Permutation group

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A permutation group is a mathematical group whose elements are permutations of a given set. For instance, the group of all permutations of a set of n elements is the symmetric group Sn.

For a concrete example, given the set S = {1,2,3,4}, the following permutations form a group:

  • e = (1)(2)(3)(4)

(This is the identity, the trivial permutation which fixes each element.)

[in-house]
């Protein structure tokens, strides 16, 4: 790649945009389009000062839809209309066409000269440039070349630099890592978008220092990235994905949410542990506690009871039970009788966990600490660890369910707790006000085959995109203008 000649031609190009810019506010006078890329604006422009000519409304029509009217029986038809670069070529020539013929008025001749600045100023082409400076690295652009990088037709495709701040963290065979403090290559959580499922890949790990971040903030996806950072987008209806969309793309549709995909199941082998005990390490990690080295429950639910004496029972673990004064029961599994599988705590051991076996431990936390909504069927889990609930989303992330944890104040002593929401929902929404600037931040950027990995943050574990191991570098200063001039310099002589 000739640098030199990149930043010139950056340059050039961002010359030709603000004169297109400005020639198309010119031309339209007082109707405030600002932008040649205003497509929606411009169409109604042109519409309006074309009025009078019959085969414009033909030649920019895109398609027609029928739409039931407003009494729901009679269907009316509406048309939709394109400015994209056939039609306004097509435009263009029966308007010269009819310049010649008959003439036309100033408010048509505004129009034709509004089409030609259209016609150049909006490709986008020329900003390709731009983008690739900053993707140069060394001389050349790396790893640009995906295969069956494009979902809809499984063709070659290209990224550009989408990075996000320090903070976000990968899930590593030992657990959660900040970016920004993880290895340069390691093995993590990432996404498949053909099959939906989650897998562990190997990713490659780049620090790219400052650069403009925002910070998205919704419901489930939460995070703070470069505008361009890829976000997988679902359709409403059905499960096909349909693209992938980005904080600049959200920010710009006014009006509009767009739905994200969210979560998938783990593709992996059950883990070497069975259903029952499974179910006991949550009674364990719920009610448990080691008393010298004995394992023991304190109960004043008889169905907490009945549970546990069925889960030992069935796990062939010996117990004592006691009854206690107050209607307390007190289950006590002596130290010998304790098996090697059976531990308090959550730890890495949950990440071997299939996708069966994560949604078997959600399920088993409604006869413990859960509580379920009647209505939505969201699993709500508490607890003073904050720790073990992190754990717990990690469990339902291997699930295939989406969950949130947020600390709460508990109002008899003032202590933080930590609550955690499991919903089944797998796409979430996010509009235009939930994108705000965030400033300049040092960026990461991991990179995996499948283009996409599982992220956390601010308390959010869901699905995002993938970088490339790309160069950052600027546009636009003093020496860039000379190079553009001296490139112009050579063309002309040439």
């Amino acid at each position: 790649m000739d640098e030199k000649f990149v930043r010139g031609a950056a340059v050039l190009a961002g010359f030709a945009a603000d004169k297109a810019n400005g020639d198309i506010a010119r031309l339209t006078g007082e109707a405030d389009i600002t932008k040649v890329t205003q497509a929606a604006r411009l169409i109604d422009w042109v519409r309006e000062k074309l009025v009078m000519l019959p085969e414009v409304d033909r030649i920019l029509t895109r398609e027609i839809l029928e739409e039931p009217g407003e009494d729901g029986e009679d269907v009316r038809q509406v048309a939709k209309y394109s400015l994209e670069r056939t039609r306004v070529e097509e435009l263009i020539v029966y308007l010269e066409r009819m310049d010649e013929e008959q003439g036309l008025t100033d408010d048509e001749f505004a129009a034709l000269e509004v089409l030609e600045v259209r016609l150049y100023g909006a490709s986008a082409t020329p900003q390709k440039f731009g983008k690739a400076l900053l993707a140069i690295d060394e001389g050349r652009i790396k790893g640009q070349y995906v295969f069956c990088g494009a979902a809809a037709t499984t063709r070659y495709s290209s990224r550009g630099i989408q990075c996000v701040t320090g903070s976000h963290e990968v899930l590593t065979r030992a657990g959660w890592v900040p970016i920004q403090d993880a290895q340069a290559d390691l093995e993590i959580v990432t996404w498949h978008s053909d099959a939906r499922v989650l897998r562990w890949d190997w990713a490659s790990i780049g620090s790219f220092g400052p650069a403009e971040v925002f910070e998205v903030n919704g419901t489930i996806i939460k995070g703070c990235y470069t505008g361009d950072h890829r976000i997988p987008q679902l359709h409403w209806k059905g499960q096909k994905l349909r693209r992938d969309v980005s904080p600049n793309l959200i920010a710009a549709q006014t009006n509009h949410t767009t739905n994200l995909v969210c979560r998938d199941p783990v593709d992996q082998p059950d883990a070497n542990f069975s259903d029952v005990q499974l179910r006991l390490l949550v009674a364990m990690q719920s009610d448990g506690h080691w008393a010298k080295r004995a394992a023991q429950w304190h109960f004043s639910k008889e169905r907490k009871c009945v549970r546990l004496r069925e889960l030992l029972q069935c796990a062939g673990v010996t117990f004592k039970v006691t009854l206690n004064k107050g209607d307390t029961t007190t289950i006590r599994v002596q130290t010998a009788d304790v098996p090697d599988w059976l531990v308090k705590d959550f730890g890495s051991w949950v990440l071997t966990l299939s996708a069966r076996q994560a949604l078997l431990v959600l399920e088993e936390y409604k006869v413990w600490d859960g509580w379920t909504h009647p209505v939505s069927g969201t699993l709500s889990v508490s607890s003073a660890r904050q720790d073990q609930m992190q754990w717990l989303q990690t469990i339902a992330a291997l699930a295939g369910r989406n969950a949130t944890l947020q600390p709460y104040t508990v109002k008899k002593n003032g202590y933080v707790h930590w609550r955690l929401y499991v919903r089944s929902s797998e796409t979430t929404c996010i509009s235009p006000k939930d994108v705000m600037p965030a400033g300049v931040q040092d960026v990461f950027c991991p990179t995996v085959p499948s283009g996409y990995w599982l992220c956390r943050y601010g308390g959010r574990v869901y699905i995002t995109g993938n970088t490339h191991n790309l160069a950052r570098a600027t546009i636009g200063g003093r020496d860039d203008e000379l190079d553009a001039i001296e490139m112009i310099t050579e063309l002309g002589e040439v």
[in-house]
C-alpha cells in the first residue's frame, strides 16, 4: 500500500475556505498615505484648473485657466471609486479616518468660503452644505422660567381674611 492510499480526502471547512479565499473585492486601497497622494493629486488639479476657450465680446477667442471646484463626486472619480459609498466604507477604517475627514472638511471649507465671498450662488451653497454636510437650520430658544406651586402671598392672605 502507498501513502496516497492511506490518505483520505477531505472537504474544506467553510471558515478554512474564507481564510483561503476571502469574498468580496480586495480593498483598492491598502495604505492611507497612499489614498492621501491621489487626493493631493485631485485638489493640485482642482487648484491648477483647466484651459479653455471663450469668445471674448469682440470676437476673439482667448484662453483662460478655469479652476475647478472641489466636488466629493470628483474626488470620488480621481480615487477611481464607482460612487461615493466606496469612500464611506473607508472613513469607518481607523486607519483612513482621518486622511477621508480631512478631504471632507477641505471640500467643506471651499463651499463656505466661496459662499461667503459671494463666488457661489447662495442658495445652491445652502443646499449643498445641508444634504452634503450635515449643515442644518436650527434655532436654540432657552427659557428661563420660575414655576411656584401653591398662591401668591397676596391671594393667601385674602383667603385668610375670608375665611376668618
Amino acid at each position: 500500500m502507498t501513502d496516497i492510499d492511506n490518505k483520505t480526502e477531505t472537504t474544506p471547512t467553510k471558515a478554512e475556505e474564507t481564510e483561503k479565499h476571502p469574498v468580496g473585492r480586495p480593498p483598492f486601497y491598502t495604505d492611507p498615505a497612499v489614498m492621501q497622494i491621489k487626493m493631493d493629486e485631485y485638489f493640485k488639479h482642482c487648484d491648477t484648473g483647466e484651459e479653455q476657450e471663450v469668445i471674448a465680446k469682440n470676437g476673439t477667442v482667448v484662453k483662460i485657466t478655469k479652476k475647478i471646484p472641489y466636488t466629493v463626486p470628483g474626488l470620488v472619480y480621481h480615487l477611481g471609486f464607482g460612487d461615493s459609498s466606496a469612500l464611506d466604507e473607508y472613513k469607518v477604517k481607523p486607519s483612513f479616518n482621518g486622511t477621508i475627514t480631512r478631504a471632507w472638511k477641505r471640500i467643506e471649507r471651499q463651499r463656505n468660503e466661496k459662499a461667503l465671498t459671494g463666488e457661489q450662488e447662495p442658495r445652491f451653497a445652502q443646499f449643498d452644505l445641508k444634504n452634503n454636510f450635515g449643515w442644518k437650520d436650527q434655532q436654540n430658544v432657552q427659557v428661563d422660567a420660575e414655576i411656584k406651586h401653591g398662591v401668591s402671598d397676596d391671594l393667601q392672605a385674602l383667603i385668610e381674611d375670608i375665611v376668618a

• a = (12)(3)(4)

(This permutation interchanges 1 and 2, and fixes 3 and 4.)

  • b = (1)(2)(34)

(Like the previous one, but exchanging 3 and 4, and fixing the others.)

  • ab = (12)(34)

(This permutation, which is the composition of the previous two, exchanges simultaneously 1 with 2, and 3 with 4.)

Notice that different permutation groups may well be isomorphic as abstract groups. For instance, the permutation group just described is isomorphic (but not equivalent as a permutation group) to {(1)(2)(3)(4), (12)(34), (13)(24), (14)(23)}. Both are isomorphic to the Klein group V4. In fact, every finite group is isomorphic to a permutation group; this is the content of Cayley's theorem.